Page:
But it is questionable whether such an agreement at this late stage of the game – the first Climate Summit was held in Rio de Janeiro, Brazil, in 1992 – 24 years ago can be enough to return to sustainability. Greenhouse gases accumulate in the atmosphere over time; they don’t just dissipate and vanish.

Barack closed out his speech with:

“Looking to the future instead of the past. Making sure we match our power with diplomacy, and use force wisely. Building coalitions to meet new challenges and opportunities. Leading — always — with the example of our values. That’s what makes us exceptional. That’s what keeps us strong. And that’s why we must keep striving to hold ourselves to the highest of standards — our own.”

“My only agenda for the next two years is the same as the one I’ve had since the day I swore an oath on the steps of this Capitol — to do what I believe is best for America.”

“I want our actions to tell every child, in every neighborhood: your life matters, and we are as committed to improving your life chances as we are for our own kids.”

“I want future generations to know that we are a people who see our differences as a great gift, that we are a people who value the dignity and worth of every citizen — man and woman, young and old, black and white, Latino and Asian, immigrant and Native American, gay and straight, Americans with mental illness or physical disability.”

“I want them to grow up in a country that shows the world what we still know to be true: that we are still more than a collection of red states and blue states; that we are the United States of America.”

“My fellow Americans, we too are a strong, tight-knit family. We, too, have made it through some hard times. Fifteen years into this new century, we have picked ourselves up, dusted ourselves off, and begun again the work of remaking America. We’ve laid a new foundation. A brighter future is ours to write. Let’s begin this new chapter — together — and let’s start the work right now.”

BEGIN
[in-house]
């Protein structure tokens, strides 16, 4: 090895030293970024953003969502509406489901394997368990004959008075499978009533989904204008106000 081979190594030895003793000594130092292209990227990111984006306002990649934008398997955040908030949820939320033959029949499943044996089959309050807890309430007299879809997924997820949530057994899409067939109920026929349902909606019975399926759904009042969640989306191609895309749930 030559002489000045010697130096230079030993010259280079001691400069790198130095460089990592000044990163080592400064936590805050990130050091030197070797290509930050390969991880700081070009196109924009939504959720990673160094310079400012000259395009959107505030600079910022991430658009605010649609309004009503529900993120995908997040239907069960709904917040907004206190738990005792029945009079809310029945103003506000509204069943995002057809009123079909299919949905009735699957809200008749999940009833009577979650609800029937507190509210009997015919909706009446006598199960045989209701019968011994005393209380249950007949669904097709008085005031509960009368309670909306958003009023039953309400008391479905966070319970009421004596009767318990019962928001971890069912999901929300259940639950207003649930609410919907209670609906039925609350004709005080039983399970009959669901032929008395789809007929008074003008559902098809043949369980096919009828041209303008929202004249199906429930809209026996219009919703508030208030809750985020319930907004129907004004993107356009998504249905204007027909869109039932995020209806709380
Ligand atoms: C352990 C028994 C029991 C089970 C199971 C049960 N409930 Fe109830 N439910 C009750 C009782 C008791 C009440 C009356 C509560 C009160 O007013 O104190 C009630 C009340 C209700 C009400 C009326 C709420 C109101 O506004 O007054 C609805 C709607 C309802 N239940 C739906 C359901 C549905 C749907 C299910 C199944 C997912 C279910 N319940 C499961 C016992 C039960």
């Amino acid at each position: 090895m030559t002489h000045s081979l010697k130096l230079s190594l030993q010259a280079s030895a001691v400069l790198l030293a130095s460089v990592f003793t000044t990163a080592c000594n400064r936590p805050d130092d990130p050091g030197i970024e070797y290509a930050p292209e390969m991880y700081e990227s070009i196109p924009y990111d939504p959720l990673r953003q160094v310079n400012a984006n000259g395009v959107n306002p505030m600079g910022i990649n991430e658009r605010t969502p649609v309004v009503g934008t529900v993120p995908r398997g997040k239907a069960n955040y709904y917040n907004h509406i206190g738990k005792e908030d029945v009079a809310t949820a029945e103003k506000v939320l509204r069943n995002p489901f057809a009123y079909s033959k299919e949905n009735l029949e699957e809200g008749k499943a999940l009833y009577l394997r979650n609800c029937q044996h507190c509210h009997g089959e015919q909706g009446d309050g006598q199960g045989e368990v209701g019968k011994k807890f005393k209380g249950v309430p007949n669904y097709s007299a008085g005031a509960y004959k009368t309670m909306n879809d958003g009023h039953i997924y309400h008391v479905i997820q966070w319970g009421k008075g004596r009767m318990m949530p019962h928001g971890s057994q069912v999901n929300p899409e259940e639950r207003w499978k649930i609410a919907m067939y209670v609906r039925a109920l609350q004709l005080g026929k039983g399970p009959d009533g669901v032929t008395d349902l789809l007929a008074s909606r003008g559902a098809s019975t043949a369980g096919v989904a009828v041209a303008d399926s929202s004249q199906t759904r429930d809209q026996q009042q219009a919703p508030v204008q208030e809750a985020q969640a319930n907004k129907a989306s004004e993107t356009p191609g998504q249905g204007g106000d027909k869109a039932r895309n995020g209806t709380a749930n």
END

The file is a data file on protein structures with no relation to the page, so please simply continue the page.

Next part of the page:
“Thank you. God bless you. (Applause.) God bless this country we love. Thank you.”

The shadow of earth’s global warming crisis has not passed; it will be with all of us for a very long time; but with grit, hard work, ingenuity, by everyone, it may be overcome. We must be determined enough to turn the clock back on the greenhouse effect. Unless all of us care a whole awful lot, and start changing our ways, global warming will continue to worsen. Earth could ultimately become unlivable, for any kind of life.

Human Activities Adding to the Greenhouse Effect and Global Warming
It is of the utmost importance to the continued sustainability of life on earth that humans reduce the amount of greenhouse gases they cause to be emitted to the atmosphere to the minimum amount possible, over their lifetime, because greenhouse gases emitted to the atmosphere have a cumulative effect, meaning they increase in force by successive additions, resulting in a stronger greenhouse effect when those greenhouse gases combine with past, present, and future emissions, and cause the earth’s surface to warm, its polar cap and Antarctica ice to melt, as do Greenland and mountainous glacial ice, causing ocean water levels to rise, and the world ecology to be disrupted.

Full text of President Obama’s 2015 State of the Union Speech

About Mike Neuman